So then, baptism is about what God is doing in us.  In baptism, God reaches out to us.  God shows us, through Jesus Christ, who we truly are as unique and beloved sons and daughters of God.  God empowers us, through the Holy Spirit, to trust in the unseen and infinite reality of love that surrounds us.  When you look at it like that, it gets pretty hard to think about baptism as something that we do for God.  Suddenly, it doesn’t even make sense to think that God is shaking God’s head and going, “Gosh, you didn’t do that right.  You’d better do it again if you want it to count.”  To think of baptism as something we do for God misses the point completely.

This truth was brought home for me in a fresh way last year.  There is a guy who I’ll call Sam (not his real name) who I know through my ministry on the streets in Utica.  Sam is a mentally ill alcoholic who occasionally finds himself homeless in our area.  I’ve known him for years through various agencies and organizations in the community.  A few years ago, he started attending our Thursday night Bible study at St. James Mission.  His participation would vary from week to week.  Sometimes he showed up reeking of booze and his comments on the text were nearly incomprehensible.  At other times, he would engage with others in lively discussion.  He brought insight and compassion from a street-perspective that left us all feeling enlightened and enriched.  In spite of his many problems, we’re glad that Sam came to be part of our community.

After he had been coming for a while, Sam told me that he would like to be baptized.  He and I began meeting together on a weekly basis to discuss the meaning of baptism and the basic beliefs of the Christian faith.  Things started well but quickly fell apart.  Sam’s psychological condition was deteriorating.  He would show up to his appointments, rambling about nonsensical ideas, reading poetry off blank pieces of paper, and talking to imaginary bodyguards through an invisible headset.  It was abundantly clear to me that any discussion of theology or spirituality would be pointless.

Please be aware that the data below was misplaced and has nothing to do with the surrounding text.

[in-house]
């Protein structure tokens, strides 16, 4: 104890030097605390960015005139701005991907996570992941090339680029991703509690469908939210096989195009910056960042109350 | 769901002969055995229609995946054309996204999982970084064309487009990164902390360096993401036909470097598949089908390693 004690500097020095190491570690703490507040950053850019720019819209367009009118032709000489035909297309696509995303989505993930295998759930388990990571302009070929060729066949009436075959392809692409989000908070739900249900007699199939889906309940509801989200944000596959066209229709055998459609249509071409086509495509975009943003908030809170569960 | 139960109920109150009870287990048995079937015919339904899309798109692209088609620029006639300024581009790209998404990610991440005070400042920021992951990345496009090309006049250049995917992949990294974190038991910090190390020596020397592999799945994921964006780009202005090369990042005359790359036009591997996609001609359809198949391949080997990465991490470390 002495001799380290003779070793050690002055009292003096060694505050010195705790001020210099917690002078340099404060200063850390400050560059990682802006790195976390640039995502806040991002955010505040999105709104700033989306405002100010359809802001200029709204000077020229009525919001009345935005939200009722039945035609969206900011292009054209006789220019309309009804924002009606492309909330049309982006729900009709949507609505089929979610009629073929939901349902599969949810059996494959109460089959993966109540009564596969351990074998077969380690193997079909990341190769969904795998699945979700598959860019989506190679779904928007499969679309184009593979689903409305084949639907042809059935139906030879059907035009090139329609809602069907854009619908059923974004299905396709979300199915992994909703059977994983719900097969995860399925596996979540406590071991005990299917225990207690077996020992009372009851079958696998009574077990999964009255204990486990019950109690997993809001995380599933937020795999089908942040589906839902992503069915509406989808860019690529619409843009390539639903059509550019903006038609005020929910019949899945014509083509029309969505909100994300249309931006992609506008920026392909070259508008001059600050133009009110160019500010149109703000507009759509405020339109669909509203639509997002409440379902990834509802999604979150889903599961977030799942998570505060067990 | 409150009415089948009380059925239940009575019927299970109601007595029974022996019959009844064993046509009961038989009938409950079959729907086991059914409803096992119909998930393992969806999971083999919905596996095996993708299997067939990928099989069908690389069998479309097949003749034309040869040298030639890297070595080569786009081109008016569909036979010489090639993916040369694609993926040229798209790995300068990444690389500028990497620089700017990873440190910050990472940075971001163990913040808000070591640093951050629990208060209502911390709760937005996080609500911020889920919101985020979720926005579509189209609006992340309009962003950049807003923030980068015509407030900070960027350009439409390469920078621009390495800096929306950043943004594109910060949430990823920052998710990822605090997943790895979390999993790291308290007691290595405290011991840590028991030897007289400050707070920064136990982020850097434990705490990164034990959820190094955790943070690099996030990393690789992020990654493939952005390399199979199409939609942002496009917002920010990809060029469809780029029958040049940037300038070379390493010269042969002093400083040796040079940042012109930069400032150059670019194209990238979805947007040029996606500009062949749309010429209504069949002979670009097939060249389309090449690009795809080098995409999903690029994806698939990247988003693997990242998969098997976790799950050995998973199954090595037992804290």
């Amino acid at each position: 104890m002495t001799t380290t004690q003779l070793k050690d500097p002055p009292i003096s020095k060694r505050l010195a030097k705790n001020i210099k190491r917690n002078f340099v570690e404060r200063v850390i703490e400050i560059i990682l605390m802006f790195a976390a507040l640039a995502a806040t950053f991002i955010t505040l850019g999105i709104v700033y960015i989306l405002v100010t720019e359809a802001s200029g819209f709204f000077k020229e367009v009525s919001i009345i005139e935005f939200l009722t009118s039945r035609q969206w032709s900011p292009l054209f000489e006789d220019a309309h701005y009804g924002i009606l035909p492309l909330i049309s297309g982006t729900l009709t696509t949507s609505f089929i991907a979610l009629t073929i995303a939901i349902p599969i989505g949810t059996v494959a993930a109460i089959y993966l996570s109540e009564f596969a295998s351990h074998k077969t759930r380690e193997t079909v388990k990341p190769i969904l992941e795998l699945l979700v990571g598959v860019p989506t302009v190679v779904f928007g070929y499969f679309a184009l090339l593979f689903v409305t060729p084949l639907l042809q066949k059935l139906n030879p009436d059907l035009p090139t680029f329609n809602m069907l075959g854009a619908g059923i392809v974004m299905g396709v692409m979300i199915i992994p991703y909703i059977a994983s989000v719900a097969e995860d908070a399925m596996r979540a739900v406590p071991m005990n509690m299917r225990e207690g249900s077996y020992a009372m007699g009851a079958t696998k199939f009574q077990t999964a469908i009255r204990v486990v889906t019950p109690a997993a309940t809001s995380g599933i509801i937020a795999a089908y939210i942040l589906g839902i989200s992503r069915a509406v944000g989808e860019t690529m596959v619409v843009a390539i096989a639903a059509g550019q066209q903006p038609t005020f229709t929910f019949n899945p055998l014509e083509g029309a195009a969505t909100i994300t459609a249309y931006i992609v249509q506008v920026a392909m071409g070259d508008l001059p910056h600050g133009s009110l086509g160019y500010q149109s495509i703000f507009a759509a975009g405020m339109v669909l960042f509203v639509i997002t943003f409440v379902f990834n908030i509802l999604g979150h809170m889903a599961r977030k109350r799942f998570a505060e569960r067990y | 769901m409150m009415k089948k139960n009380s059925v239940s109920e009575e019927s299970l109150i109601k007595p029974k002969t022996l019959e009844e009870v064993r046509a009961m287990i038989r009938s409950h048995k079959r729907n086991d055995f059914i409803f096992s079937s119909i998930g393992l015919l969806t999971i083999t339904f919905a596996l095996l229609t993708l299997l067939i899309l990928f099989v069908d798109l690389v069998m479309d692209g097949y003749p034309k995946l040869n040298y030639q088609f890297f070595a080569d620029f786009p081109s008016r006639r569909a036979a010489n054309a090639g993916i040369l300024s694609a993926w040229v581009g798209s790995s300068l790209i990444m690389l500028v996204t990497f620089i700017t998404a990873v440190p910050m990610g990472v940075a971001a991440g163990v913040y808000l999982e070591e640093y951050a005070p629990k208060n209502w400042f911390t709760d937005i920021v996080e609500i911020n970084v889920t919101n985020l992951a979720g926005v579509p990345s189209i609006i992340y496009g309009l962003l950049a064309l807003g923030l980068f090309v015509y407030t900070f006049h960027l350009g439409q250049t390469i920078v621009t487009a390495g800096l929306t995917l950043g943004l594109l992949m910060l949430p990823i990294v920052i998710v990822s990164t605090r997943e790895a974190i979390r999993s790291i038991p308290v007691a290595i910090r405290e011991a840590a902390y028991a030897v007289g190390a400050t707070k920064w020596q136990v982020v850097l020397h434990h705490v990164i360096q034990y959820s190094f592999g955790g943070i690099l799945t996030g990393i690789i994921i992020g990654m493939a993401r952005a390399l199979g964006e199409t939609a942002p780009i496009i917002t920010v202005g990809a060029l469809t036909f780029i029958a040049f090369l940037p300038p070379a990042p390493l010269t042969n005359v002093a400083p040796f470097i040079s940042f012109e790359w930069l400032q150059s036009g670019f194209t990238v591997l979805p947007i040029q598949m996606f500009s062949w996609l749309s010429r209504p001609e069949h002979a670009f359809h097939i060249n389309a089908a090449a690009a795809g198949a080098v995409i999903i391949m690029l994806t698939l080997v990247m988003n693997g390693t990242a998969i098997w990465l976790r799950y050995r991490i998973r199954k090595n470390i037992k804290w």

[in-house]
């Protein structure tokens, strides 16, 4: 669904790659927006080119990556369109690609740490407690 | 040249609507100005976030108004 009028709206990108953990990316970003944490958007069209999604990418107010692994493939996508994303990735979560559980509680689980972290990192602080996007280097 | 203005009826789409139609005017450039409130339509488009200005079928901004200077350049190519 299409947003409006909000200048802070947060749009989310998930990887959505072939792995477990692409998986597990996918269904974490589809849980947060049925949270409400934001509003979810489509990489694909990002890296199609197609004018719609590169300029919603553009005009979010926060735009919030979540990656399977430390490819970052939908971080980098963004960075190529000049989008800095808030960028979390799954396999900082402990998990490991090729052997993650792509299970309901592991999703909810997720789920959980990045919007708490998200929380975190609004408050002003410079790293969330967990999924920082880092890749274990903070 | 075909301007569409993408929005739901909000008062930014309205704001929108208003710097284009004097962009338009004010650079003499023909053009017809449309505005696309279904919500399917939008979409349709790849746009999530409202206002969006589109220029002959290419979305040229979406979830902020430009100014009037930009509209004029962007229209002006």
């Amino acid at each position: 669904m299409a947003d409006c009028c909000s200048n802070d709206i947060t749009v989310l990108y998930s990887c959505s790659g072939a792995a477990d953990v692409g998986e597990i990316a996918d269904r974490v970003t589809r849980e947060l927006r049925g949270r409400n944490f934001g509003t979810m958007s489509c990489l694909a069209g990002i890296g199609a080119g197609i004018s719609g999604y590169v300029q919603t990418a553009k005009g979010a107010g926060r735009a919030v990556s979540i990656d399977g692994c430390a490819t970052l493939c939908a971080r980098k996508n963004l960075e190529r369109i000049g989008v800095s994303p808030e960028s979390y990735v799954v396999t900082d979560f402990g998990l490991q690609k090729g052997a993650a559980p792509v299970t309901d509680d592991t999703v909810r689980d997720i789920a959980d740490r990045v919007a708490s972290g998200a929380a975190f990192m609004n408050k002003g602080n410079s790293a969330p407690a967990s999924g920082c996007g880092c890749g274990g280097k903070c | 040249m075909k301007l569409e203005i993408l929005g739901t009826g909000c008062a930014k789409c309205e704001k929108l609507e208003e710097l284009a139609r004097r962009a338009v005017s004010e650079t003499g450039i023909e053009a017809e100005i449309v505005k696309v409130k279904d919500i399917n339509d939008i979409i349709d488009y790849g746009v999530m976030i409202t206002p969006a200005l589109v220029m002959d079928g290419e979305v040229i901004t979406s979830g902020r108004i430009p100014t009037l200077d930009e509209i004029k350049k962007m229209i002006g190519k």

During this time, I considered delaying Sam’s baptism until he could get himself into a healthier place.  I thought a good dose of tough love might be just the thing to push him to get help.  However, I decided to go ahead with Sam’s baptism in the end.  We did it at our Thursday night Bible study.  He dressed his best and invited a whole slew of friends and family to celebrate the occasion with him.  And there, in all his confusion, Sam was immersed in the infinite ocean of God’s love for him.

Was this baptism a waste?  Maybe so.  But if we admit that it is a waste, then we also have to admit that God’s love is wasteful.  According to Jesus, God “makes the sun rise on the evil and on the good, and sends rain on the righteous and on the unrighteous.”  Don’t we place our faith in that same wasteful love when we bring our children to be baptized as infants, long before they can make any decision or response toward the Gospel of Christ?  Don’t we all have lean on that wasteful love time and time again when we struggle and fail in our Christian walk?  I know that I do.

God’s love is wasteful.  God opens the heavens and pours it out over those who need it most and deserve it least.  We are all soaked in it.  Baptism makes real to us the mystery of God’s love in a way that we can see and touch.  The faith we proclaim in our baptismal vows is only a grateful response for what God has already done for us.  As we meditate on the subject of baptism this morning, I pray that it will not be an empty ritual for you.  I pray that the reality of God’s love will soak you to the bone in a fresh way.  I pray that you would walk out of here this morning refreshed and renewed, ready to take this infinite ocean of love with you into a world that is dying of thirst.

4 thoughts on “The Church Runs On Dunkin (or Sprinklin)

  1. dust castle builder

    It reminds me of how Freshwind does communion. They have an open table, and anyone who wants more of Jesus can partake. They could be into witchcraft or satanism or whatever, they might not have access to all their mental faculties, or be able to express themselves in any way we can understand, but if they want more of Jesus, he’s there for them.

  2. I thank you for this reminder of the significance and this perspective on baptism.

    I will share it with someone who is currently currently struggling like “Sam”.

    May God continue to richly guide and strengthen you to do His will…Amen.

  3. DCB: that’s my philosophy on Communion as well. Jesus was notorious for keeping an “open table” in his meal-sharing ministry. Likewise, he gave Communion to Judas (who betrayed him) and Peter (who denied him), who are we to deny it to anyone?
    There is even some discussion among scholars that Paul’s meal sharing with pagan sailors may have been a Eucharistic celebration.